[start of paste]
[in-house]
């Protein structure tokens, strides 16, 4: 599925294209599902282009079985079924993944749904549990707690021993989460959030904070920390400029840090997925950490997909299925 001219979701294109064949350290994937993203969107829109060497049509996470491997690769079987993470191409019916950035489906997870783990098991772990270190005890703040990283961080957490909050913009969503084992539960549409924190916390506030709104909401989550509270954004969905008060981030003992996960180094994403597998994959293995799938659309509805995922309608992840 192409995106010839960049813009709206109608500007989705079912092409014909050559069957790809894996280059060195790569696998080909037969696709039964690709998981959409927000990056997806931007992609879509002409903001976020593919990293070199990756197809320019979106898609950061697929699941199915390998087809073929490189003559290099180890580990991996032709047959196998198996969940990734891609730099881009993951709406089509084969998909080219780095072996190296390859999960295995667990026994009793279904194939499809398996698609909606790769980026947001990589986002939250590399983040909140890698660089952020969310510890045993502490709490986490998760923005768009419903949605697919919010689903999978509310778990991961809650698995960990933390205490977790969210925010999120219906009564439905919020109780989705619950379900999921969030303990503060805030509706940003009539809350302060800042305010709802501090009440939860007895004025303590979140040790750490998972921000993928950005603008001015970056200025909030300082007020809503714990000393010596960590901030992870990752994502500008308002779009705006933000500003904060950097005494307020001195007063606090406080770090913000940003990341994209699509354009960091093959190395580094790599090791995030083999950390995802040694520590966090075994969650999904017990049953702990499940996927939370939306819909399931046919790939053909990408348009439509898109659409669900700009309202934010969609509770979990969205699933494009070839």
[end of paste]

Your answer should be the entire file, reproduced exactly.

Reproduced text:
[in-house]
């Protein structure tokens, strides 16, 4: 599925294209599902282009079985079924993944749904549990707690021993989460959030904070920390400029840090997925950490997909299925 001219979701294109064949350290994937993203969107829109060497049509996470491997690769079987993470191409019916950035489906997870783990098991772990270190005890703040990283961080957490909050913009969503084992539960549409924190916390506030709104909401989550509270954004969905008060981030003992996960180094994403597998994959293995799938659309509805995922309608992840 192409995106010839960049813009709206109608500007989705079912092409014909050559069957790809894996280059060195790569696998080909037969696709039964690709998981959409927000990056997806931007992609879509002409903001976020593919990293070199990756197809320019979106898609950061697929699941199915390998087809073929490189003559290099180890580990991996032709047959196998198996969940990734891609730099881009993951709406089509084969998909080219780095072996190296390859999960295995667990026994009793279904194939499809398996698609909606790769980026947001990589986002939250590399983040909140890698660089952020969310510890045993502490709490986490998760923005768009419903949605697919919010689903999978509310778990991961809650698995960990933390205490977790969210925010999120219906009564439905919020109780989705619950379900999921969030303990503060805030509706940003009539809350302060800042305010709802501090009440939860007895004025303590979140040790750490998972921000993928950005603008001015970056200025909030300082007020809503714990000393010596960590901030992870990752994502500008308002779009705006933000500003904060950097005494307020001195007063606090406080770090913000940003990341994209699509354009960091093959190395580094790599090791995030083999950390995802040694520590966090075994969650999904017990049953702990499940996927939370939306819909399931046919790939053909990408348009439509898109659409669900700009309202934010969609509770979990969205699933494009070839």